Spy boss quits with a golden handshake

02 October 2011 - 02:57 By CAIPHUS KGOSANA
Gibson Njenje has accepted a settlement
Gibson Njenje has accepted a settlement

Embattled intelligence boss Gibson Njenje has quietly left the agency after accepting a settlement that will result in him being paid out for the remaining three years of his contract.

Njenje, who headed the domestic branch of the State Security Agency, confirmed to the Sunday Times that he had left the department after accepting a settlement from Minister of State Security Siyabonga Cele.

"Yes, I am leaving. I am not happy about it, but I have to leave," he said.

Last month, Cwele's office announced that Njenje had resigned, but he denied it, saying he was still negotiating a proper settlement.

With Njenje out of the way, Cwele has won round one of his acrimonious battle with his intelligence chiefs. The ones who remain - State Security Agency head Jeff Maqetuka and Mo Shaik, who heads the agency's foreign service, formerly known as the Secret Service - are likely to follow suit.

Cwele, who is said to have the backing of President Jacob Zuma, has made it clear that he wants them out. Intense behind-the-scenes negotiations are now taking place.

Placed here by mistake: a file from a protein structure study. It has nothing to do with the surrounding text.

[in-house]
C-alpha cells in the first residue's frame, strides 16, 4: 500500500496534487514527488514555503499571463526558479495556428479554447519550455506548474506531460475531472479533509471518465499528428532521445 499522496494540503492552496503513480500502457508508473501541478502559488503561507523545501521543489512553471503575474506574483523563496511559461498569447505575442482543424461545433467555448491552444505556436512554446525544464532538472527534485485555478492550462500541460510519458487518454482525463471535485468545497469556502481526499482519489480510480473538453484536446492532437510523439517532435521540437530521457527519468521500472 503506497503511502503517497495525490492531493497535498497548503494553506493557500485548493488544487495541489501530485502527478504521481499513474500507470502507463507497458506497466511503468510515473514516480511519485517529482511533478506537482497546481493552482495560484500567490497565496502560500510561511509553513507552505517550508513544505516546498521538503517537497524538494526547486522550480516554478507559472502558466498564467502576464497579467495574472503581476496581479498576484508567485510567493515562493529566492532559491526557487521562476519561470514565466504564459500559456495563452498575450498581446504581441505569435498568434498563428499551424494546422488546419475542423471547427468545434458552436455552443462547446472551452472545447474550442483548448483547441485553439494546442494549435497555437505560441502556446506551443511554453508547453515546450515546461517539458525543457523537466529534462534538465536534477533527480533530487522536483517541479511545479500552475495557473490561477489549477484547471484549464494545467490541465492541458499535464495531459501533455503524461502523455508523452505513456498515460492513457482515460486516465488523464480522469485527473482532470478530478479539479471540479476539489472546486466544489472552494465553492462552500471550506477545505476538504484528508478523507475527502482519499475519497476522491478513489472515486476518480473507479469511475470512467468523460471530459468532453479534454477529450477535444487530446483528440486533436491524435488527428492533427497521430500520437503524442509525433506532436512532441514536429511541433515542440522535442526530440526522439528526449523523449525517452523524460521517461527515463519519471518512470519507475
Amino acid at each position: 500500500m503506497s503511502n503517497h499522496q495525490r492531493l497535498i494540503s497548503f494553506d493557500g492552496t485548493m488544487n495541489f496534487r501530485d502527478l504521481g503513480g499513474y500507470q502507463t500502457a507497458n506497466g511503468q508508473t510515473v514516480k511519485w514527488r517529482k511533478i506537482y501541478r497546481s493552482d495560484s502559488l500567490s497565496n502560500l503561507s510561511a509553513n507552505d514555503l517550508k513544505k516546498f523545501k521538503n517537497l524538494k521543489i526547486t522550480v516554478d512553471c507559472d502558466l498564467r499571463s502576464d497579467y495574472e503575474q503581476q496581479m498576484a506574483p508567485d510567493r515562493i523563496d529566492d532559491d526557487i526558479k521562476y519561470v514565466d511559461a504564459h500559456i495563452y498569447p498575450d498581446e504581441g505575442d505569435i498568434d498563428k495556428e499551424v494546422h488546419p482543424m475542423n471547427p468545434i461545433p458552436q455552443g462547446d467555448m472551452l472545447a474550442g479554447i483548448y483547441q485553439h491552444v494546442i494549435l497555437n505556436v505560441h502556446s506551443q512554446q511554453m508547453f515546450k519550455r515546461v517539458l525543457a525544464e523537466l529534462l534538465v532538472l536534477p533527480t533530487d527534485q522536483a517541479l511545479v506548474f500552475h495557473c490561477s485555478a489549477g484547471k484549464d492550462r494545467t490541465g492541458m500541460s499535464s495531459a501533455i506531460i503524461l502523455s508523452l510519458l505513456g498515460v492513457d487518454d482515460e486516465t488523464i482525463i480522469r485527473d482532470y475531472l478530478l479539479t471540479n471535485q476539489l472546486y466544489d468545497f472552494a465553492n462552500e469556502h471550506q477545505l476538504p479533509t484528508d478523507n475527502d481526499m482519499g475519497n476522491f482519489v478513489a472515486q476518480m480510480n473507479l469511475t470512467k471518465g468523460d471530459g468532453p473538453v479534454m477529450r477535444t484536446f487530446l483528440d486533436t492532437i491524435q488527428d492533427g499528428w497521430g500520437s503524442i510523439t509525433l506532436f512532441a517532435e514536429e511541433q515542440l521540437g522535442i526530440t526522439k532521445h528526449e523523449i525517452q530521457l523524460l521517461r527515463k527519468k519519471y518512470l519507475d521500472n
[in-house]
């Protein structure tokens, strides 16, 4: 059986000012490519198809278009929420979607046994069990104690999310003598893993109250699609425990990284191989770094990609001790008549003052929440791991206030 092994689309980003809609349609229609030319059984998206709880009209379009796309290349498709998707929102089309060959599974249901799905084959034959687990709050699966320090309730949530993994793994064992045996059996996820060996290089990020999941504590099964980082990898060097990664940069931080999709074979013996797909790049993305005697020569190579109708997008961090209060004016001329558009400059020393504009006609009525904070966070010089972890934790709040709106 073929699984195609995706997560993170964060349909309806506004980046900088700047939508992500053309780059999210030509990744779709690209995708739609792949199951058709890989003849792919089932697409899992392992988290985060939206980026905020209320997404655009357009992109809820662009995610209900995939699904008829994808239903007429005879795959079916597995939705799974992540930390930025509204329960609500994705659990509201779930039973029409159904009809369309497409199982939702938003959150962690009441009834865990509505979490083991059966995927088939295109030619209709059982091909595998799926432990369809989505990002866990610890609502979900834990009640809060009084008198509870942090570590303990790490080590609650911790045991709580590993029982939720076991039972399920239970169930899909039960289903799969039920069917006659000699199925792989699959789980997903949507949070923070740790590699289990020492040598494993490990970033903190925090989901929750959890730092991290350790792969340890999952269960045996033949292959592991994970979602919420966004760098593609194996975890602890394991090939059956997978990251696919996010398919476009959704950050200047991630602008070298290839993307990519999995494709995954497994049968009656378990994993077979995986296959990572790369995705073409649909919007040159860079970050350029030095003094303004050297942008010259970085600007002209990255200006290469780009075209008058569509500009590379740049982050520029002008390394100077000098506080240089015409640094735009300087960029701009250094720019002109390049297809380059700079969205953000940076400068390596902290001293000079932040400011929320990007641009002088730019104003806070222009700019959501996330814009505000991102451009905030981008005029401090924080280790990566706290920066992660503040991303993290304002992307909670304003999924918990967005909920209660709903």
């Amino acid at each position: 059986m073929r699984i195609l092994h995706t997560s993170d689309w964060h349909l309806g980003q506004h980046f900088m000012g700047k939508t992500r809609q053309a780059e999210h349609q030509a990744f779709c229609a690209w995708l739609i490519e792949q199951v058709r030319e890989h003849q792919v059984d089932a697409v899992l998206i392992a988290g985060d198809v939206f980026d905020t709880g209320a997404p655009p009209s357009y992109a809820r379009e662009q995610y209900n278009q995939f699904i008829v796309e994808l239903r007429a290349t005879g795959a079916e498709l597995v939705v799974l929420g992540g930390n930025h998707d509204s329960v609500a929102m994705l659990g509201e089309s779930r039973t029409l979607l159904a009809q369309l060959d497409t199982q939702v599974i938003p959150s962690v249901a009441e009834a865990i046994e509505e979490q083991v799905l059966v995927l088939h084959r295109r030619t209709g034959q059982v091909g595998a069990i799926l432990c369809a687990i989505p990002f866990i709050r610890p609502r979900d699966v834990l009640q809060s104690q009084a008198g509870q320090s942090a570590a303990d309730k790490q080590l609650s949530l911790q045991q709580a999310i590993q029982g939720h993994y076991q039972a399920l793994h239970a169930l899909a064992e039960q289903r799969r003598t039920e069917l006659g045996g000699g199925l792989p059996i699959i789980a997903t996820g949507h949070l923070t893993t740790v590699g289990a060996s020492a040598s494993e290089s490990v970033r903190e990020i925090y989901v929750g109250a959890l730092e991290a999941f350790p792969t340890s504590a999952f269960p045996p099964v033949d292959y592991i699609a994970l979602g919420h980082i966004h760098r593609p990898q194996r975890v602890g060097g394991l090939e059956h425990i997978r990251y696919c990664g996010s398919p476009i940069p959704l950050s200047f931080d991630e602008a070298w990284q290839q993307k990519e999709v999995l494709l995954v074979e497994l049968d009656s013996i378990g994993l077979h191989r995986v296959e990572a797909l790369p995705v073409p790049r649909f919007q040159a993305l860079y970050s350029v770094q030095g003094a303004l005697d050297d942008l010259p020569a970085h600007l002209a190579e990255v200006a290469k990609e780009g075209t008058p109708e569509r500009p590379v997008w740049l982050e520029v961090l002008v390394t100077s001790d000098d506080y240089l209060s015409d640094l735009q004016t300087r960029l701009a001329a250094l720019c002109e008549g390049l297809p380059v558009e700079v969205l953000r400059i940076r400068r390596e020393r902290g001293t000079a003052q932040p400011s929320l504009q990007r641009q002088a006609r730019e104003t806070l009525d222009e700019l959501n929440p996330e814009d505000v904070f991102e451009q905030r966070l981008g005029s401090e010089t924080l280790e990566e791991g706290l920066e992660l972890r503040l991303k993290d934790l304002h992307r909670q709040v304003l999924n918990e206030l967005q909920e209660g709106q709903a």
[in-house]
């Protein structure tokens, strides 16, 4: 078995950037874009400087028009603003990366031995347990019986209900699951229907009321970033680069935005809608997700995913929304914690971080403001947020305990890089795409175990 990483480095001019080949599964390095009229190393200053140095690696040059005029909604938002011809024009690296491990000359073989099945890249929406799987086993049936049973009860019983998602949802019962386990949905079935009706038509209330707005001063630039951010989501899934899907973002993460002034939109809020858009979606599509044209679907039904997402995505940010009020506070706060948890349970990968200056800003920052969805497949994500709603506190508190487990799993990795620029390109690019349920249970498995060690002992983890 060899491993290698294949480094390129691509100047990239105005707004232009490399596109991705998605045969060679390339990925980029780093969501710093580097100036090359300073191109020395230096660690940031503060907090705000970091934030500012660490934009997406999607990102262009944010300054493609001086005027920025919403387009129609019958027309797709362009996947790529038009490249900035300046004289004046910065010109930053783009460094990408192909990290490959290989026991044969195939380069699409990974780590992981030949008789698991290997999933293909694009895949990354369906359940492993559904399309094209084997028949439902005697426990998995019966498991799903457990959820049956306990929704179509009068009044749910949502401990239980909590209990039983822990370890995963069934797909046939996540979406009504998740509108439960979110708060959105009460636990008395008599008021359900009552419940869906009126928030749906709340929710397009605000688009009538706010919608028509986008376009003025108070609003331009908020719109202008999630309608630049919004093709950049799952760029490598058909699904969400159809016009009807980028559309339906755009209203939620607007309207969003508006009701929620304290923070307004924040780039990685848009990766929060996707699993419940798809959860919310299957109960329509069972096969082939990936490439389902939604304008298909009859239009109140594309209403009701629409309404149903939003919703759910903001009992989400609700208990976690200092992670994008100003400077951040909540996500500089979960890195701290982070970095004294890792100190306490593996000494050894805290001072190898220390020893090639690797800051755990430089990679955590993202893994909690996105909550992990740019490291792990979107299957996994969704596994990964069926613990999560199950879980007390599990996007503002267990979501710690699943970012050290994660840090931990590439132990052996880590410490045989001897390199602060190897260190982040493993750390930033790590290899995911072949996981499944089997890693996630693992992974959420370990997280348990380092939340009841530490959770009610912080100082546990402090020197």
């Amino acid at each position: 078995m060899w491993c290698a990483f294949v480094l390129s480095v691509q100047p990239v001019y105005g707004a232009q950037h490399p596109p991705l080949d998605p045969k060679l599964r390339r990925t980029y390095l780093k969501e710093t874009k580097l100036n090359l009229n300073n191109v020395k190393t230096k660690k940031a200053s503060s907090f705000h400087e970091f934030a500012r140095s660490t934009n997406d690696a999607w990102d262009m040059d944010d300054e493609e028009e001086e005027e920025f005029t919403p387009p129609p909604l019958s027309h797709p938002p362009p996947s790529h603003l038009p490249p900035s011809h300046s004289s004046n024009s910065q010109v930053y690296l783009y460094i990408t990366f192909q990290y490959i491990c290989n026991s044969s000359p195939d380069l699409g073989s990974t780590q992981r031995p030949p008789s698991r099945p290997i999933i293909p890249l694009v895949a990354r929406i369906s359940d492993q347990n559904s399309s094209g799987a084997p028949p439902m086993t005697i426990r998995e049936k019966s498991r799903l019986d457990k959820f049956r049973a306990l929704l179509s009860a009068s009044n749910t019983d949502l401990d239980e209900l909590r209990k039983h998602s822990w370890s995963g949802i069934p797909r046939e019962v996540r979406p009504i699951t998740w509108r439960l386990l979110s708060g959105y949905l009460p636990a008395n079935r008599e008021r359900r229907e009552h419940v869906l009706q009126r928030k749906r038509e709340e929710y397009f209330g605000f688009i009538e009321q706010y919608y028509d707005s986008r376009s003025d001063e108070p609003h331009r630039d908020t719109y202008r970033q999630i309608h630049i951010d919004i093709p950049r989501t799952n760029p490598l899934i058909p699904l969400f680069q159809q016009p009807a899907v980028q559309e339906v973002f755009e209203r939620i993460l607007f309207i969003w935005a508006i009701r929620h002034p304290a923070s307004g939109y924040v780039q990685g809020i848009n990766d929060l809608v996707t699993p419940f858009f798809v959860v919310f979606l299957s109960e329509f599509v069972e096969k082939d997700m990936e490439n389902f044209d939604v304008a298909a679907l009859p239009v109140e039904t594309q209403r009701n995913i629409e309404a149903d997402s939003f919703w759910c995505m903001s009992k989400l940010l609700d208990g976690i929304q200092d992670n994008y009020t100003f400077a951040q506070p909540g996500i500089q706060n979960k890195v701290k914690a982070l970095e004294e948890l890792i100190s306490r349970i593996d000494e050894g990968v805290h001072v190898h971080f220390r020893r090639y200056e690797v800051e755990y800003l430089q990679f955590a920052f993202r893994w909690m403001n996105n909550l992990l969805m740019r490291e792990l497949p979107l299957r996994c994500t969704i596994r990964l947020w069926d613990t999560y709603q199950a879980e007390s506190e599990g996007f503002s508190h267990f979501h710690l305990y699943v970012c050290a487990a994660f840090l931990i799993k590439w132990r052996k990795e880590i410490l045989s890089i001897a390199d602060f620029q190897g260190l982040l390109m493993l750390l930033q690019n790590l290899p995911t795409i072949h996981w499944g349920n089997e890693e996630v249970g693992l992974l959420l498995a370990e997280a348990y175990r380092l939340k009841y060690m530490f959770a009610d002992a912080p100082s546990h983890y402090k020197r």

The shake-up was sparked by a breakdown in the minister's relationship with the three men.

There are fears that the latest tensions among the spooks could mirror the events that shook the spy world before the ANC's Polokwane conference when there were indications that leaders were using intelligence agencies to advance their political careers.

Njenje, whose closeness to the ANC Youth League and ANC heavyweight Tony Yengeni caused unhappiness in senior government circles, said he was disappointed that he was being forced out.

"I had been working and putting all my energies into it, but it's not the same atmos-phere as when we first arrived."

He said he was still bewildered by the effort that went into facilitating his departure and said there was no evidence that he had been negligent in his duties or had performed an act of gross misconduct.

"I still don't know, because there were no reasons given as to why I was asked to leave. I was not asked to leave because of some misdemeanour or ill-advised action on my part. I left because I didn't agree with the proposal made to me."

He refused to go into detail about the "proposal" made to him, but some reports have suggested that he had refused an order from Cwele to place a number of senior ANC leaders under surveillance.

He said the minister had not made it easy for any of the intelligence chiefs to do their work. "I doubt if any of the top executives had any meaningful relationship with him. This didn't aid the purpose of our being there, to develop an institution that we were asked to set up."

State security spokesman Brian Dube said he could not confirm or deny Njenje's departure.

Njenje said he would take a year off before deciding on his next move.